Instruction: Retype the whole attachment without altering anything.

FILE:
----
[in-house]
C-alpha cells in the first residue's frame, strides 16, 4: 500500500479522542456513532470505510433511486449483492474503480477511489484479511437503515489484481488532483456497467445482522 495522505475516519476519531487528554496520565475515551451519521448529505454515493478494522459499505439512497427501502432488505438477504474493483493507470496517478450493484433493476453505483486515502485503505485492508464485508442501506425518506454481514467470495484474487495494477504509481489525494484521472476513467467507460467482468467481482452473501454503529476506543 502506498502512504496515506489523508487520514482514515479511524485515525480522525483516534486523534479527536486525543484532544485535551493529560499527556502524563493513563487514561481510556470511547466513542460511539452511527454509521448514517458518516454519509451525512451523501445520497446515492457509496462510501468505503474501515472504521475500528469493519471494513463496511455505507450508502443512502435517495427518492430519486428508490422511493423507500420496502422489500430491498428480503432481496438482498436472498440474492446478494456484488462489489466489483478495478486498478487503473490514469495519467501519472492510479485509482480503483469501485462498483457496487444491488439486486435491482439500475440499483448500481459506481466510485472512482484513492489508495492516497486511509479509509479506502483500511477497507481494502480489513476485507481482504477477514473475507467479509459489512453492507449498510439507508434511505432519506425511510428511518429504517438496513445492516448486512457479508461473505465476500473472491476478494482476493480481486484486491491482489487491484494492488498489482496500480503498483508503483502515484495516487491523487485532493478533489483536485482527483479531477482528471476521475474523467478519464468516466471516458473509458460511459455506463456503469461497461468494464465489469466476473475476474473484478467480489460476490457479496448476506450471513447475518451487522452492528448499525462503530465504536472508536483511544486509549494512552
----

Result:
[in-house]
C-alpha cells in the first residue's frame, strides 16, 4: 500500500479522542456513532470505510433511486449483492474503480477511489484479511437503515489484481488532483456497467445482522 495522505475516519476519531487528554496520565475515551451519521448529505454515493478494522459499505439512497427501502432488505438477504474493483493507470496517478450493484433493476453505483486515502485503505485492508464485508442501506425518506454481514467470495484474487495494477504509481489525494484521472476513467467507460467482468467481482452473501454503529476506543 502506498502512504496515506489523508487520514482514515479511524485515525480522525483516534486523534479527536486525543484532544485535551493529560499527556502524563493513563487514561481510556470511547466513542460511539452511527454509521448514517458518516454519509451525512451523501445520497446515492457509496462510501468505503474501515472504521475500528469493519471494513463496511455505507450508502443512502435517495427518492430519486428508490422511493423507500420496502422489500430491498428480503432481496438482498436472498440474492446478494456484488462489489466489483478495478486498478487503473490514469495519467501519472492510479485509482480503483469501485462498483457496487444491488439486486435491482439500475440499483448500481459506481466510485472512482484513492489508495492516497486511509479509509479506502483500511477497507481494502480489513476485507481482504477477514473475507467479509459489512453492507449498510439507508434511505432519506425511510428511518429504517438496513445492516448486512457479508461473505465476500473472491476478494482476493480481486484486491491482489487491484494492488498489482496500480503498483508503483502515484495516487491523487485532493478533489483536485482527483479531477482528471476521475474523467478519464468516466471516458473509458460511459455506463456503469461497461468494464465489469466476473475476474473484478467480489460476490457479496448476506450471513447475518451487522452492528448499525462503530465504536472508536483511544486509549494512552